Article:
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Liquor tastings would boost economy, Idaho lawmaker says

Rep. Jim Clark, R-Hayden Lake, proposes legislation to permit sampling of hard liquor, along the lines of a wine-tasting law that passed five years ago. The samplings could occur only at a distillery or a licensed bar. (Betsy Russell)
Rep. Jim Clark, R-Hayden Lake, proposes legislation to permit sampling of hard liquor, along the lines of a wine-tasting law that passed five years ago. The samplings could occur only at a distillery or a licensed bar. (Betsy Russell)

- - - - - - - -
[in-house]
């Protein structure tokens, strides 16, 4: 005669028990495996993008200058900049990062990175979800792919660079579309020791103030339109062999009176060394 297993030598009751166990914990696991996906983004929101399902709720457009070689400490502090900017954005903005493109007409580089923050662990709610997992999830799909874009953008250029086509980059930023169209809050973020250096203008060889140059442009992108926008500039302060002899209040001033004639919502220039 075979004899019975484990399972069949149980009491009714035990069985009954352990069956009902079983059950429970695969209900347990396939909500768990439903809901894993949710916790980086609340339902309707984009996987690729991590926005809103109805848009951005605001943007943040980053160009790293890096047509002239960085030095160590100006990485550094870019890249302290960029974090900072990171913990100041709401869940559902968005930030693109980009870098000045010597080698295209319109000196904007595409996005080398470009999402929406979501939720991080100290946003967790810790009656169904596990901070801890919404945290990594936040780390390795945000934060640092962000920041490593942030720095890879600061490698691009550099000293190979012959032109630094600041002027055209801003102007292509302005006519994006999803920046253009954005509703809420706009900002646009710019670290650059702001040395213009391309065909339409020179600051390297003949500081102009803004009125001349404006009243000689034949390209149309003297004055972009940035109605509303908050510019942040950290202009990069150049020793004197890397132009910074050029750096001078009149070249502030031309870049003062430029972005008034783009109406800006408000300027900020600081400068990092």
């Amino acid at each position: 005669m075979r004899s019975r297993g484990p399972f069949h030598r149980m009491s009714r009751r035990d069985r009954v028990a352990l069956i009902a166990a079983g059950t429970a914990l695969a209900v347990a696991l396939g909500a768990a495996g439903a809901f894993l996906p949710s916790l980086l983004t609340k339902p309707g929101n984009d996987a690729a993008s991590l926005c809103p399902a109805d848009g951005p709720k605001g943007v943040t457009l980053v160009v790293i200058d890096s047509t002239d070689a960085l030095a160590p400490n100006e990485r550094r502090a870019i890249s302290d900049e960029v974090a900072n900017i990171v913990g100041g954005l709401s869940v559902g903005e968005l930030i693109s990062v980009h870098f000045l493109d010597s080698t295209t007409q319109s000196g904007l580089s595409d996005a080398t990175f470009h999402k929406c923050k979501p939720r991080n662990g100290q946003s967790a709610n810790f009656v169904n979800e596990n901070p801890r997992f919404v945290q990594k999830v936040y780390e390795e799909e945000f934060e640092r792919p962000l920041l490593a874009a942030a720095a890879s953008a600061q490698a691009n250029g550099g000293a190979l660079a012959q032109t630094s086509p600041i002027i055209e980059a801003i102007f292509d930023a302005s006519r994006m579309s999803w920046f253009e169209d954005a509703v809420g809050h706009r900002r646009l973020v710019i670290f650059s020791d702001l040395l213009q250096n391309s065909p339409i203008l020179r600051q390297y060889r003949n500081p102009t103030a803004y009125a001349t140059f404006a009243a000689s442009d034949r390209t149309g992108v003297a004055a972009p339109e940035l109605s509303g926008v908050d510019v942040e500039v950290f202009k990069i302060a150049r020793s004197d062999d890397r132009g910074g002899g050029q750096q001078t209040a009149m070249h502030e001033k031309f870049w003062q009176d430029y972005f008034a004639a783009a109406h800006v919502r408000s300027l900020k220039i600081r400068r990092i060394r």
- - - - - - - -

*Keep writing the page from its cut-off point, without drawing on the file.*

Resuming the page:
BOISE - Hayden Lake Rep. Jim Clark has a proposal for an “economic development tool” for the state: Allow samplings of distilled spirits, just as Idaho now authorizes wine tastings. “I am here today because I have a constituent in North Idaho who would like to build a distillery for distilled spirits beverages, i.e. gin,” Clark told a House committee Wednesday. “In his business plan, he would like to add in that they can go do gin sample tastings within his operation.” Clark said his bill would benefit not only that planned project, but existing Idaho distilleries like Bardenay, which has three locations including one in Coeur d’Alene for its distillery/bar/restaurant. Though Idaho lawmakers have historically been loath to authorize any expansions in liquor availability, the House State Affairs Committee agreed to introduce Clark’s bill with just one dissenting vote. “It’s a good idea - if the wine people can do it, why can’t the distilled spirits people do it?” Clark said after the vote. Clark noted that in 2004, Idaho lawmakers passed legislation authorizing and regulating wine-tastings at Idaho wineries and retail stores with just one no vote in the House (it had nine no votes in the Senate). That bill’s Statement of Purpose said it “verifies and clarifies that wine tasting events are a very important aspect of the wine industry and have been an industry practice for many years.” “These events have been extremely, extremely successful,” Clark told the committee. “We authorized it in 2004, and McDonald’s hasn’t started doing it, and they can’t start doing it either.” That was a reference to a comment during House debate last year in which Rep. Russ Mathews, R-Idaho Falls, suggested Gov. Butch Otter’s proposed reforms to how liquor licenses are doled out in Idaho would result in “a little nippy in there instead of a happy toy in that Happy Meal.” The House defeated that bill. Clark’s bill would permit only manufacturers of distilled spirits or licensed bars to hold tastings of hard liquor. Portion sizes would be limited to one ounce, as opposed to the 1-1/2 ounce limit in the wine-tasting law; and the frequency of tastings would be limited. Rep. Lynn Luker, R-Boise, wondered whether the number of samples per patron, along with the sample size, should be included in the proposed law. Clark said that could be considered when the bill comes up for a full hearing, but he said that hasn’t been a problem with wine-tastings. “We haven’t had any problem for over five years. I don’t think there’s ever been one case of somebody being intoxicated at a sampling,” he told the committee. He added, “It’s an economic development tool and it’s not going to increase the number of people who are out there drinking. They went in there to sample and/or buy product. They’ll be over 21 and all those kinds of issues.” According to the Distilled Spirits Council of the United States, at least 36 states permit hard-liquor tastings in bars and restaurants, and 27 of those allow it in retail stores. The council maintains that “product tastings are a traditional, responsible marketing tool.” Dyke Nally, director of the Idaho State Liquor Dispensary, said he’s been watching Oregon and Pennsylvania, which have enacted laws allowing in-store samplings in state liquor stores. “Pennsylvania has done well with it, in terms of sampling upper-end products,” he said. That prompts buyers to buy the more expensive products, and doesn’t increase overall alcohol consumption, he said. Nally said he’s held off on proposing the practice for Idaho’s state liquor stores until seeing more on how it works in Oregon, which just enacted the law two years ago. “We may someday propose it,” said Nally. He said he supports Clark’s bill, which could be especially helpful to an eastern Idaho distillery in Rigby that attracts tourists from around the world for tours, but can’t offer any samples of its potato vodka and other products on-site. “I think it’s a good idea for people to be able to taste what they’re buying and to support the Idaho distilleries,” Nally said. This is not Clark’s first liquor legislation - he sponsored the successful legislation several years ago that allowed port and sherry to be sold in Idaho grocery stores, just like wine. Previously, those products could only be found in state liquor stores.
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